I've just been told I have blood cancer
Just diagnosed: everyday life
You may be worried about what a blood cancer diagnosis means for your job or your study plans. Here's some general guidance on working, studying and where to get financial support.
Talking to your employer about your diagnosis
You don’t have to tell your employer about your diagnosis. But cancer is classed as a disability under UK equality law, so if you do tell your employer, they mustn’t discriminate against you. They also have to consider "reasonable adjustments" to help you carry on working.
So if you tell your manager or HR department about your diagnosis, you can discuss things like changes to your working hours, working from home, and having time off for medical appointments. And if you need extended time off, you’ll want to discuss how your employer can support your return to work.
Whether you can carry on working will depend on what sort of work you do and how the blood cancer and its treatment affect you. Your healthcare team will be able to advise you about how things might change for you physically and mentally, and how long your treatment is likely to last.
Coronavirus and working with blood cancer
Another thing to consider is the coronavirus pandemic. As someone with blood cancer, you may be considered "clinically extremely vulnerable" and more likely to get seriously ill from the virus.
Even if you've had two vaccinations, you may still need to take extra precautions if you go out to work. This is because we don't yet know how effective the vaccine is for people with blood cancer.
We have up-to-date information about working if you're clinically extremely vulnerable on our page about blood cancer, money and work.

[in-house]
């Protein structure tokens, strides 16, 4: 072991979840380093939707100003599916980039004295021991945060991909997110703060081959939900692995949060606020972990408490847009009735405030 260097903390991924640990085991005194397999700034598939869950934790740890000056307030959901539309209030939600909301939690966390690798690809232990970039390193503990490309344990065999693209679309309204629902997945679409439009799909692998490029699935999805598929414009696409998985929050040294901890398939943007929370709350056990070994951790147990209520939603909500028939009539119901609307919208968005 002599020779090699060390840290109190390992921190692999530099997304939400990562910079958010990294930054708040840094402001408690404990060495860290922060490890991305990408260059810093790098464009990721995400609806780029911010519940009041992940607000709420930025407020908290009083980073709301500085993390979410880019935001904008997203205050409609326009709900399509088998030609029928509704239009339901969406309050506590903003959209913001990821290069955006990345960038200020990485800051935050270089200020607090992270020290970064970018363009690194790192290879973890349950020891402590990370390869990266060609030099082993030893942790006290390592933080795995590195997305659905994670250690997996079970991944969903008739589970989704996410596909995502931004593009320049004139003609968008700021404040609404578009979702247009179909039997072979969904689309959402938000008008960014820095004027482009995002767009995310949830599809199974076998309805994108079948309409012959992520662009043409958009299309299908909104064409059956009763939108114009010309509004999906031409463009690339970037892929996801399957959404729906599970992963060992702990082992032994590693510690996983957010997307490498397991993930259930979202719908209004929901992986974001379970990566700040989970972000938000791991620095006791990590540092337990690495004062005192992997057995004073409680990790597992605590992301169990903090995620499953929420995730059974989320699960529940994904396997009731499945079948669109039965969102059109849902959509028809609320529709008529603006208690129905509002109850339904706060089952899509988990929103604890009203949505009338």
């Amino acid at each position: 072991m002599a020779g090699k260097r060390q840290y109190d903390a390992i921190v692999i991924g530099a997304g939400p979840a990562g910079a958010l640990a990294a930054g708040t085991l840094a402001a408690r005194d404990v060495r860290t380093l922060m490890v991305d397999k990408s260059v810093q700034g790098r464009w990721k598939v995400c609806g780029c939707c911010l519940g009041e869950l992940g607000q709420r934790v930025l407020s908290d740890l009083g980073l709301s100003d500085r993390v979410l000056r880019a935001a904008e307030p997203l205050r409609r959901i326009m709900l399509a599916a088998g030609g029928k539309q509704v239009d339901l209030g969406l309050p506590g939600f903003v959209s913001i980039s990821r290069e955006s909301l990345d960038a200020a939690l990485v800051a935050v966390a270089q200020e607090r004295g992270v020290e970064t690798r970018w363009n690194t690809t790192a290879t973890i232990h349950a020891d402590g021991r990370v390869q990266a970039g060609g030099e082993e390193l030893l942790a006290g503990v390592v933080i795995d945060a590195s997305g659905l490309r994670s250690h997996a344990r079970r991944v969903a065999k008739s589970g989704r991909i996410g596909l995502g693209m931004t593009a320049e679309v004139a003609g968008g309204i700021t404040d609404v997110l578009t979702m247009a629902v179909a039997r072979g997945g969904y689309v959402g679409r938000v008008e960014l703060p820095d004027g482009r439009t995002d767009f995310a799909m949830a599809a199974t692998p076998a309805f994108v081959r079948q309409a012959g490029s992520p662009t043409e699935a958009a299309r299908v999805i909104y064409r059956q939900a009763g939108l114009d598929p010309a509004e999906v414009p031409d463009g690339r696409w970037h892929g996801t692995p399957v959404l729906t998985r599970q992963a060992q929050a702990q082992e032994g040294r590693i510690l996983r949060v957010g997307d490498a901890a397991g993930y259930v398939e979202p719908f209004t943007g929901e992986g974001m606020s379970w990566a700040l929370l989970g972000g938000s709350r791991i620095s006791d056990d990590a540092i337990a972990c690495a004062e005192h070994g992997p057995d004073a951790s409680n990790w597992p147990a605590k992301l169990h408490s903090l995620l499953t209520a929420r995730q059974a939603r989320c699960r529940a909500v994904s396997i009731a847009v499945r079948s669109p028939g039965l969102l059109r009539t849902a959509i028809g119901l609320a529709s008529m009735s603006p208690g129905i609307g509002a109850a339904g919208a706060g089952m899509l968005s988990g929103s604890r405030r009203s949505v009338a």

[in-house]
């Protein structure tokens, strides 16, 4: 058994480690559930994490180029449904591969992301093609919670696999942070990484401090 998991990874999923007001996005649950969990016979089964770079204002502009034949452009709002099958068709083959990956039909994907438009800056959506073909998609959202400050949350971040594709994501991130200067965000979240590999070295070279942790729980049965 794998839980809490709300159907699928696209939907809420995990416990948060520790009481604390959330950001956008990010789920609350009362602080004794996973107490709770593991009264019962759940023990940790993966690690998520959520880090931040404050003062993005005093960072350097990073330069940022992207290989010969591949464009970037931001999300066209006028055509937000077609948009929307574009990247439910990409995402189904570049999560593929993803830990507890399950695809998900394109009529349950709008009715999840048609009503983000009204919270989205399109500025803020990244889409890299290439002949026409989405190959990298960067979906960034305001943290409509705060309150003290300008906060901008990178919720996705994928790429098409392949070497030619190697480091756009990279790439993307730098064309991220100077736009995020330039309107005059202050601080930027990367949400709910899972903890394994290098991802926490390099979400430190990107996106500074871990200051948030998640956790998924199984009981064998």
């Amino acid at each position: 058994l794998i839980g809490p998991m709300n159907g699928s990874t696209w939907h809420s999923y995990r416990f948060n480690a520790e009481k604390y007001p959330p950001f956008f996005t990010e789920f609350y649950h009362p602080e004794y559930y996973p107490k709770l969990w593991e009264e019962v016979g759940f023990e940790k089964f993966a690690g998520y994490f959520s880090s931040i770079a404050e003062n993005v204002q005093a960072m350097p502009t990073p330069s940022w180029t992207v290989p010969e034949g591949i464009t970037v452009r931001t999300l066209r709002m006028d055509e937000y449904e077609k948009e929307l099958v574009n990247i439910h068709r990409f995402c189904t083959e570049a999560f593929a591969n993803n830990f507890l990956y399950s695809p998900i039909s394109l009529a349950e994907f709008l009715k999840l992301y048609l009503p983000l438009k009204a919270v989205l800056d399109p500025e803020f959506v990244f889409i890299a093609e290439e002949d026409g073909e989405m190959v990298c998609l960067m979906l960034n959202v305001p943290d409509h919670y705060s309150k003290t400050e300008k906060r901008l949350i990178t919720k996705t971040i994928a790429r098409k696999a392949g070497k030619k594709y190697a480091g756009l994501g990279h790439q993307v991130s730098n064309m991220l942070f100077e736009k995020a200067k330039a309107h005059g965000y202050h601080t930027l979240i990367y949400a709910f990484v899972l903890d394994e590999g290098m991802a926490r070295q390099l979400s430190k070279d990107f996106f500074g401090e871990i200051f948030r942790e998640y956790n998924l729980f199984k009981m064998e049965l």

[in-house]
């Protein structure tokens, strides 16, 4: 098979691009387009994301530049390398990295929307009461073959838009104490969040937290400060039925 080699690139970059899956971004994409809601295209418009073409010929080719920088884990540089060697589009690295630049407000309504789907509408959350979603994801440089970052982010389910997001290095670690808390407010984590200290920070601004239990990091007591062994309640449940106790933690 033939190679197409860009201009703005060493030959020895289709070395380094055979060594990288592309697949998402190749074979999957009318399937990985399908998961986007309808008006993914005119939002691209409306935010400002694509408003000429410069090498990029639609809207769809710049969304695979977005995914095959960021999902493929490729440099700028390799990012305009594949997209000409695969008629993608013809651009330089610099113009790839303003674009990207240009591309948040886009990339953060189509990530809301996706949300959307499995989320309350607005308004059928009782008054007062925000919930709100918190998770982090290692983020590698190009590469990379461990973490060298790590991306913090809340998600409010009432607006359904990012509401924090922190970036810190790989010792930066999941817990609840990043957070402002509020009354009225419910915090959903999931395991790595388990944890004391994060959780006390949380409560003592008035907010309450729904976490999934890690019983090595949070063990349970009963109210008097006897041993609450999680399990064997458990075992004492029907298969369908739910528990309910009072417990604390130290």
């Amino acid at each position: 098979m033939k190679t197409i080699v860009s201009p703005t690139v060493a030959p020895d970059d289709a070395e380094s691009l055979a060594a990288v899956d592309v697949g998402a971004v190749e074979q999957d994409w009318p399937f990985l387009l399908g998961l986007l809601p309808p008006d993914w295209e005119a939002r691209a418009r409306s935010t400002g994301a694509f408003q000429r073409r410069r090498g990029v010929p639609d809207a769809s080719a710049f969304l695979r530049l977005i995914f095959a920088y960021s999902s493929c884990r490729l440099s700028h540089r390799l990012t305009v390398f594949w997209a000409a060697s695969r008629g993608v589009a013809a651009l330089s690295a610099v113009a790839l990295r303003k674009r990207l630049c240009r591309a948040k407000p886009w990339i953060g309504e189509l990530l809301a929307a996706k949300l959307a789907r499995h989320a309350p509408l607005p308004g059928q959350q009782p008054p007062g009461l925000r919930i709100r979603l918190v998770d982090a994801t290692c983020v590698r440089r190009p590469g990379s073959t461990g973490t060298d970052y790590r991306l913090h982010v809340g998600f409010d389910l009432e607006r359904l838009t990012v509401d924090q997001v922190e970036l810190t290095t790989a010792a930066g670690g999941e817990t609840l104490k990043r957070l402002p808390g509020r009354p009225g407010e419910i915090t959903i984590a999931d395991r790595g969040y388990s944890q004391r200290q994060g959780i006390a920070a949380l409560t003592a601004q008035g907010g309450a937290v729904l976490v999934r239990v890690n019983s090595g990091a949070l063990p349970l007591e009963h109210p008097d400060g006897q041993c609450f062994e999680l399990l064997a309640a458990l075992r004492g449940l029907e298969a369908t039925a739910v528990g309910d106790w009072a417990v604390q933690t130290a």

We also have a downloadable fact sheet for employers which you can share with your employer or colleagues. This explains how blood cancer and the coronavirus pandemic affect you and tells you what your rights are.
Order your free booklet
Sometimes it helps to have information in print to take to appointments and keep for reference.
Order free copies of our booklet Your blood cancer diagnosis - what happens now? for yourself and anyone close to you.
Hospitals sometimes have social workers or welfare rights advisers who can advise you on any benefits you’re able to claim. This might be especially useful if you’re on a low income or are unemployed.
You may be able to apply for support with travelling to medical appointments. And as someone with cancer, you should qualify for free prescriptions.
Read our information on blood cancer, money and work. This has the latest information about financial support if you can't work during the coronavirus pandemic. Citizens Advice and Macmillan are also good sources of information.
If you are worried about how you will manage financially, contact our Support Service.
Carrying on with your studies
If you're a student, speak to your healthcare team about your treatment plan, and whether they think you will be able to continue studying. With this information, you can talk to your college or university about taking a break, or getting extra support such as more time for assignments. Cancer is classed as a disability under UK equality law, so contact the disability service at your university or college as soon as you can to get the help you need.
We have more information on study, university and work for young adults aged 16 to 25.
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